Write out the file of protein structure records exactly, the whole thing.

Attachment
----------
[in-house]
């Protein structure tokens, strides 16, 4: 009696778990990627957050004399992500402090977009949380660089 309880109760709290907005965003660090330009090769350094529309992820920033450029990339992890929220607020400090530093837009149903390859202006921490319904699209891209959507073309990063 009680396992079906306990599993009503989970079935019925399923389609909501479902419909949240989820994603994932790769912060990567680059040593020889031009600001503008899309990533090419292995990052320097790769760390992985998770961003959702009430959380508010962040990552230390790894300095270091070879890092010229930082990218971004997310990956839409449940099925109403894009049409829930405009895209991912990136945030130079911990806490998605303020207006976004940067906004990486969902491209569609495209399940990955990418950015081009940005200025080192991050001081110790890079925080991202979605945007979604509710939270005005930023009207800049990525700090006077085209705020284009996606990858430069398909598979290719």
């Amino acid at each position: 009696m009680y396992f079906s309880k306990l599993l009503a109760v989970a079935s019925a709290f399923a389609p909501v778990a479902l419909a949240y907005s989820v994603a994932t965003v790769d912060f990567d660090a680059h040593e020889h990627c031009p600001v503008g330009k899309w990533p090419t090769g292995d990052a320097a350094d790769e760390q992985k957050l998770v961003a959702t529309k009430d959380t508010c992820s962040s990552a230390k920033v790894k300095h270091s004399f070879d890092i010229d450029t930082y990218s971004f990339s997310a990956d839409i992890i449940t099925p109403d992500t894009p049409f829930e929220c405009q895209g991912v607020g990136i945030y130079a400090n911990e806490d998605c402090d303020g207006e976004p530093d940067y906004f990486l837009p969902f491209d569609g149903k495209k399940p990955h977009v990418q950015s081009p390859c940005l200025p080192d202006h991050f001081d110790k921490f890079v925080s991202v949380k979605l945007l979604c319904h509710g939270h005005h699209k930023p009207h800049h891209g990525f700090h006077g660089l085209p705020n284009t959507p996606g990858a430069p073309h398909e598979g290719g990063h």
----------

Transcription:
[in-house]
């Protein structure tokens, strides 16, 4: 009696778990990627957050004399992500402090977009949380660089 309880109760709290907005965003660090330009090769350094529309992820920033450029990339992890929220607020400090530093837009149903390859202006921490319904699209891209959507073309990063 009680396992079906306990599993009503989970079935019925399923389609909501479902419909949240989820994603994932790769912060990567680059040593020889031009600001503008899309990533090419292995990052320097790769760390992985998770961003959702009430959380508010962040990552230390790894300095270091070879890092010229930082990218971004997310990956839409449940099925109403894009049409829930405009895209991912990136945030130079911990806490998605303020207006976004940067906004990486969902491209569609495209399940990955990418950015081009940005200025080192991050001081110790890079925080991202979605945007979604509710939270005005930023009207800049990525700090006077085209705020284009996606990858430069398909598979290719």
């Amino acid at each position: 009696m009680y396992f079906s309880k306990l599993l009503a109760v989970a079935s019925a709290f399923a389609p909501v778990a479902l419909a949240y907005s989820v994603a994932t965003v790769d912060f990567d660090a680059h040593e020889h990627c031009p600001v503008g330009k899309w990533p090419t090769g292995d990052a320097a350094d790769e760390q992985k957050l998770v961003a959702t529309k009430d959380t508010c992820s962040s990552a230390k920033v790894k300095h270091s004399f070879d890092i010229d450029t930082y990218s971004f990339s997310a990956d839409i992890i449940t099925p109403d992500t894009p049409f829930e929220c405009q895209g991912v607020g990136i945030y130079a400090n911990e806490d998605c402090d303020g207006e976004p530093d940067y906004f990486l837009p969902f491209d569609g149903k495209k399940p990955h977009v990418q950015s081009p390859c940005l200025p080192d202006h991050f001081d110790k921490f890079v925080s991202v949380k979605l945007l979604c319904h509710g939270h005005h699209k930023p009207h800049h891209g990525f700090h006077g660089l085209p705020n284009t959507p996606g990858a430069p073309h398909e598979g290719g990063h």